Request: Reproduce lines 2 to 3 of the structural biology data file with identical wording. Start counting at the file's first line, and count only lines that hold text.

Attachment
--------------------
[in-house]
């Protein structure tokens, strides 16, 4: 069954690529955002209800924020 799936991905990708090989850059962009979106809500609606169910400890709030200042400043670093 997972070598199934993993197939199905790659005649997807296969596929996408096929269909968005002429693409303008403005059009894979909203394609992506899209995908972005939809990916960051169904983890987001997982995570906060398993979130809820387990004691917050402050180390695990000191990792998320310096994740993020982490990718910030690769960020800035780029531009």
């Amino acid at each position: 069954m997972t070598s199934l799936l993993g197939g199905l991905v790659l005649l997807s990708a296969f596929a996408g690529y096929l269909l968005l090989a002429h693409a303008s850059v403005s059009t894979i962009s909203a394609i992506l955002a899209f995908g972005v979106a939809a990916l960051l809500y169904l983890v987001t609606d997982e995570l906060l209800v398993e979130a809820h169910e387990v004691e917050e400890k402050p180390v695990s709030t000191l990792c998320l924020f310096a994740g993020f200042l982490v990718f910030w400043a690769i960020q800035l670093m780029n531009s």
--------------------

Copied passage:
């Protein structure tokens, strides 16, 4: 069954690529955002209800924020 799936991905990708090989850059962009979106809500609606169910400890709030200042400043670093 997972070598199934993993197939199905790659005649997807296969596929996408096929269909968005002429693409303008403005059009894979909203394609992506899209995908972005939809990916960051169904983890987001997982995570906060398993979130809820387990004691917050402050180390695990000191990792998320310096994740993020982490990718910030690769960020800035780029531009």
């Amino acid at each position: 069954m997972t070598s199934l799936l993993g197939g199905l991905v790659l005649l997807s990708a296969f596929a996408g690529y096929l269909l968005l090989a002429h693409a303008s850059v403005s059009t894979i962009s909203a394609i992506l955002a899209f995908g972005v979106a939809a990916l960051l809500y169904l983890v987001t609606d997982e995570l906060l209800v398993e979130a809820h169910e387990v004691e917050e400890k402050p180390v695990s709030t000191l990792c998320l924020f310096a994740g993020f200042l982490v990718f910030w400043a690769i960020q800035l670093m780029n531009s």